Esbriet was initially approved for the treatment of IPF on the basis of the largest clinical trial programme in IPF to date, including three phase III trials (ASCEND and CAPACITY 004 and 006) with a total of 1,247 people with IPF. Esbriet has a well-established safety profile, the most common adverse events being related to the gastrointestinal tract (nausea, diarrhoea, dyspepsia), skin (rash and photosensitivity reaction), as well as fatigue and anorexia.

Esbriet is conditionally recommended for use in people with IPF in the ATS / ERS / JRS / ALAT treatment guidelines published in July 2015.13 Pirfenidone has been marketed as Pirespa since 2008 in Japan and since 2012 in South Korea by Shionogi & Co Ltd. Under different trade names, pirfenidone is also approved for the treatment of IPF in China, India, Argentina and Mexico. Roche acquired InterMune and its lead asset Esbriet in September 2014 and continues to expand access to Esbriet in more countries worldwide. 

About Roche in Respiratory Diseases

Roche is committed to transforming care for people with severe respiratory diseases. The Roche Group’s nearly 30 years of respiratory experience includes medicines such as Xolair® (omalizumab) in severe asthma marketed by Genentech in the US, Pulmozyme® (dornase alfa) for cystic fibrosis, and Esbriet® (pirfenidone) for idiopathic pulmonary fibrosis. Roche medicines Alecensa® (alectinib), Avastin® (bevacizumab), Tarceva® (erlotinib) and Tecentriq® (atezolizumab) are approved for the treatment of specific types of lung cancer.

About Roche

Roche is a global pioneer in pharmaceuticals and diagnostics focused on advancing science to improve people’s lives. The combined strengths of pharmaceuticals and diagnostics under one roof have made Roche the leader in personalised healthcare – a strategy that aims to fit the right treatment to each patient in the best way possible.

Roche is the world’s largest biotech company, with truly differentiated medicines in oncology, immunology, infectious diseases, ophthalmology and diseases of the central nervous system. Roche is also the world leader in in vitro diagnostics and tissue-based cancer diagnostics, and a frontrunner in diabetes management.
Founded in 1896, Roche continues to search for better ways to prevent, diagnose and treat diseases and make a sustainable contribution to society. The company also aims to improve patient access to medical innovations by working with all relevant stakeholders. Thirty medicines developed by Roche are included in the World Health Organization Model Lists of Essential Medicines, among them life-saving antibiotics, antimalarials and cancer medicines. Roche has been recognised as the Group Leader in sustainability within the Pharmaceuticals, Biotechnology & Life Sciences Industry nine years in a row by the Dow Jones Sustainability Indices (DJSI).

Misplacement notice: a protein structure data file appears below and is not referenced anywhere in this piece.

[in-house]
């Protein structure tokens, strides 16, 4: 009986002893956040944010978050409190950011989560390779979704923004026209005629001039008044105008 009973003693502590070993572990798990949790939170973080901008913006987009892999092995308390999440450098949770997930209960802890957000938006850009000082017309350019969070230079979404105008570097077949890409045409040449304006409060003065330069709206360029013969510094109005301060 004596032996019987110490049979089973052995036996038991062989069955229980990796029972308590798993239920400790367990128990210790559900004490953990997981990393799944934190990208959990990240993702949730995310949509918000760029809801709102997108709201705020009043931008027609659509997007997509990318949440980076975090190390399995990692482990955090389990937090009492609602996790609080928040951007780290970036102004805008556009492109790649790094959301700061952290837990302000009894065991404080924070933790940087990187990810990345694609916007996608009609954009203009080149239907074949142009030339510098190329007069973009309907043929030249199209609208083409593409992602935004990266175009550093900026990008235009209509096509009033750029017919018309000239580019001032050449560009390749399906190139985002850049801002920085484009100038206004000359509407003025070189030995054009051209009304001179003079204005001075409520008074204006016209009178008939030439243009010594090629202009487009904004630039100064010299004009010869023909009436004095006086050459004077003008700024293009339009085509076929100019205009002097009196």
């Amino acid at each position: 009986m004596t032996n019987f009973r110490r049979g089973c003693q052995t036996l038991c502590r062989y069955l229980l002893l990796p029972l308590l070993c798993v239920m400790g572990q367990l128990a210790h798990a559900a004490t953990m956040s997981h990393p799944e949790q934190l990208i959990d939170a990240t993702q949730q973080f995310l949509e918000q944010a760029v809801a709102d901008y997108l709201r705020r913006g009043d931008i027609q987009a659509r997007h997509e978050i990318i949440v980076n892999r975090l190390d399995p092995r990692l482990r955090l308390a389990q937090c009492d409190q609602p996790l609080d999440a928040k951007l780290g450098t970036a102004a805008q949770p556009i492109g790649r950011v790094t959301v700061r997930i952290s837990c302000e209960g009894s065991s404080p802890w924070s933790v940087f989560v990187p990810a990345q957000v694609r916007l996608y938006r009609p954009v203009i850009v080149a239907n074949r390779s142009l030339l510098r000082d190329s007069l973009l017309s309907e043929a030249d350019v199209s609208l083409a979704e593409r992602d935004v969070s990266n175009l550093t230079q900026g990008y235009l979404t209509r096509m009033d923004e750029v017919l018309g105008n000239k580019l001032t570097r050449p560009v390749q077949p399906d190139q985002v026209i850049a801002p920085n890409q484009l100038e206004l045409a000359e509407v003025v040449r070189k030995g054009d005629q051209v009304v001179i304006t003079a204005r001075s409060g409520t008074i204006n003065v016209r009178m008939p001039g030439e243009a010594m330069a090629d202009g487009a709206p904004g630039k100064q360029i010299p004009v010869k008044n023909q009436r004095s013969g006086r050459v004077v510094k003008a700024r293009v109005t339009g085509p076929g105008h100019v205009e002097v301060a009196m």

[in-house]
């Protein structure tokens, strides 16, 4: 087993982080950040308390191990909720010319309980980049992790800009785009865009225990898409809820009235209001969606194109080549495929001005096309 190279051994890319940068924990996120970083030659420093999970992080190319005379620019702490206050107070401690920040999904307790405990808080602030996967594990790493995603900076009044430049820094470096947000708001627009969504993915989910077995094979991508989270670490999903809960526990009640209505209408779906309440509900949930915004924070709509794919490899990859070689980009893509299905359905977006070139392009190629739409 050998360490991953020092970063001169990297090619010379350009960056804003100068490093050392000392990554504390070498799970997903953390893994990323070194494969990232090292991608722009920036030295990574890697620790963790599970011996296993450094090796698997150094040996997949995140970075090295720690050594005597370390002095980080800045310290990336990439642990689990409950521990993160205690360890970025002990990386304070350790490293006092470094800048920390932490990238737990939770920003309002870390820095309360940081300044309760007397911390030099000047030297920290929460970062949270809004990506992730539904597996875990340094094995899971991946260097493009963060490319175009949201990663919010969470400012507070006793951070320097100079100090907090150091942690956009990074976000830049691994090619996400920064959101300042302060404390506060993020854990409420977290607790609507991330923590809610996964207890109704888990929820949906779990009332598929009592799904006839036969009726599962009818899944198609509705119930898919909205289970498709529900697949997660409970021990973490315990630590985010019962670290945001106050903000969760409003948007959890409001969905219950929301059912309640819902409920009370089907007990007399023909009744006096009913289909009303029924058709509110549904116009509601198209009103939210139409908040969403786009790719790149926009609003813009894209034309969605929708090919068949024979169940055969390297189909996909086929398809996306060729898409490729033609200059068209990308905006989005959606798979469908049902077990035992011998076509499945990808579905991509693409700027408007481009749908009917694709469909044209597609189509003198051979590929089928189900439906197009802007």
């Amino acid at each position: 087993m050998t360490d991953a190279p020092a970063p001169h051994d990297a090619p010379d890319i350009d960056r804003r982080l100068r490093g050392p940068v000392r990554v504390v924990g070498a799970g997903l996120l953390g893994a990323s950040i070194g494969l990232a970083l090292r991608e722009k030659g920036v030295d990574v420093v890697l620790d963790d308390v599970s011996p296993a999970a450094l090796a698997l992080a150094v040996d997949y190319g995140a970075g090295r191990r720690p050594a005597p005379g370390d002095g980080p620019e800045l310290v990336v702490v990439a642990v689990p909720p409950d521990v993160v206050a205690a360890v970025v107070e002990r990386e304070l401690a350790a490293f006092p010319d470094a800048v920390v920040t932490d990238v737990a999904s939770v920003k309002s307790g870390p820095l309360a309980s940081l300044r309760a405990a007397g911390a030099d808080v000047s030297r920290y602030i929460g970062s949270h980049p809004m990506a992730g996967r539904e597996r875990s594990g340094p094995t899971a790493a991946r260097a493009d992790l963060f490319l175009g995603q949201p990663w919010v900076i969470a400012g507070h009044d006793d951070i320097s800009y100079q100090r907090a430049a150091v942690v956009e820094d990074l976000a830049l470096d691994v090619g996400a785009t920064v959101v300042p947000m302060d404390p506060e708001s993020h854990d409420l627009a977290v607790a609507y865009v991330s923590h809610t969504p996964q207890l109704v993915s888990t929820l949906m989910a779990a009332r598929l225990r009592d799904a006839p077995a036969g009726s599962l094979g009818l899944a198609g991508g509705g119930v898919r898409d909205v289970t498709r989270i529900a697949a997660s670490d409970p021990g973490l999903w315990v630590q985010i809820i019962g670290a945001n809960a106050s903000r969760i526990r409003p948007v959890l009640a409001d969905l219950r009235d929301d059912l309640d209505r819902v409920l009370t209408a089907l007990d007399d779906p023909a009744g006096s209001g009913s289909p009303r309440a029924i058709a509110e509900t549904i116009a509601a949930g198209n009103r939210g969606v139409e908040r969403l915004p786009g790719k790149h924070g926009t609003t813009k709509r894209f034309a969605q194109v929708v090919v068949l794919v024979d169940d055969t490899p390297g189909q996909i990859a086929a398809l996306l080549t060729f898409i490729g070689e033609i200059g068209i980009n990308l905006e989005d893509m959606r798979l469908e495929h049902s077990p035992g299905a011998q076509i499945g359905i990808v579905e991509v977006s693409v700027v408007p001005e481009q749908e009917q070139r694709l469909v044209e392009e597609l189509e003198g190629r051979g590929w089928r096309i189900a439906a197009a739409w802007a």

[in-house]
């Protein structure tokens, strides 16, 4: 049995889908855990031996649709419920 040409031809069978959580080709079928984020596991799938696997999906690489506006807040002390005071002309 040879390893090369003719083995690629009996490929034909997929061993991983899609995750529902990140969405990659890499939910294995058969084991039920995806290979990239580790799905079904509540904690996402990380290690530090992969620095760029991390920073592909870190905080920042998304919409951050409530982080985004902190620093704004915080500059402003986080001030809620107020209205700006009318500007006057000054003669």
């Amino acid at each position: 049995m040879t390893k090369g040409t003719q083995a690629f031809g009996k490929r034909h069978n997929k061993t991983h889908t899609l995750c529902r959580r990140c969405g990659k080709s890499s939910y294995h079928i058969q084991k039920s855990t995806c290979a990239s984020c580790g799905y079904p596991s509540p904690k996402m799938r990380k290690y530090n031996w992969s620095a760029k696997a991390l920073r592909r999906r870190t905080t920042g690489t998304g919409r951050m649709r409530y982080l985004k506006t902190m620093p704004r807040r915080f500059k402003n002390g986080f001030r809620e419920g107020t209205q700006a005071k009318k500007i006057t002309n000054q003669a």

The Roche Group, headquartered in Basel, Switzerland, is active in over 100 countries and in 2016 employed more than 94,000 people worldwide. In 2016, Roche invested CHF 9.9 billion in R&D and posted sales of CHF 50.6 billion. Genentech, in the United States, is a wholly owned member of the Roche Group. Roche is the majority shareholder in Chugai Pharmaceutical, Japan. For more information, please visit www.roche.com.

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References

  1. Flaherty K. et al. Safety of combined pirfenidone (PFD) and nintedanib (NIN) in patients with idiopathic pulmonary fibrosis (IPF). Presented at ERS International Congress 2017, Milan, Italy, 9-13 September 2017.
  2. Nathan SD et al. Incidence of multiple progression events in patients with idiopathic pulmonary fibrosis (IPF) in the pooled CAPACITY and ASCEND trials. Presented at ERS International Congress 2017, Milan, Italy, 9-13 September 2017.
  3. Cottin V. et al. Long-term safety of pirfenidone in a real-world setting: final results from the prospective, observational PASSPORT registry. Presented at ERS International Congress 2017, Milan, Italy, 9-13 September 2017.
  4. National Heart, Lung and Blood Institute. What Is Idiopathic Pulmonary Fibrosis? [Internet; cited 2017 April] Available from: https://www.nhlbi.nih.gov/health/health-topics/topics/ipf/.
  5. Vancheri C, Failla M, Crimi N, et al. Idiopathic pulmonary fibrosis: a disease with similarities and links to cancer biology. Eur Respir J. 2010;35:496-504.
  6. United States National Library of Medicine. Idiopathic Pulmonary Fibrosis. [Internet; cited 2017 May] Available from: https://ghr.nlm.nih.gov/condition/idiopathic-pulmonary-fibrosis.
  7. European IPF Patient Charter. What is Idiopathic Pulmonary Fibrosis [Internet; cited 2017 May]. Available from: http://www.ipfcharter.org/what-is-ipf/.
  8. Ley B, Collard HR, King TE. Clinical Course and Prediction of Survival in Idiopathic Pulmonary Fibrosis. Am J Respir Crit Care Med. 2011;83:431-40.
  9. NICE. Idiopathic pulmonary fibrosis in adults: diagnosis and management. [Internet; cited 2017 May] Available from: https://www.nice.org.uk/guidance/cg163/resources/idiopathic-pulmonary-fibrosis-in-adults-diagnosis-and-management-35109690087877.
  10. Meltzer EB, Noble PW. Idiopathic pulmonary fibrosis. Orphanet J Rare Dis. 2008;3:8.
  11. European Medicines Agency. Esbriet SmPC. [Internet; cited 2017 May] Available from: http://www.ema.europa.eu/ema/index.jsp?curl=pages/medicines/human/medicines/002154/human_med_001417.jsp&mid=WC0b01ac058001d125.
  12. US Food and Drug Administration. Esbriet Full Prescribing Information. [Internet; cited 2017 May] Available from: http://www.accessdata.fda.gov/drugsatfda_docs/label/2014/022535s000lbl.pdf
  13. Raghu G, Collard HR, Egan JJ, et al. An Official ATS/ERS/JRS/ALAT Statement: Idiopathic Pulmonary Fibrosis: Evidence-based Guidelines for Diagnosis and Management. Am J Respir Crit Care Med. 2011;183:788−824.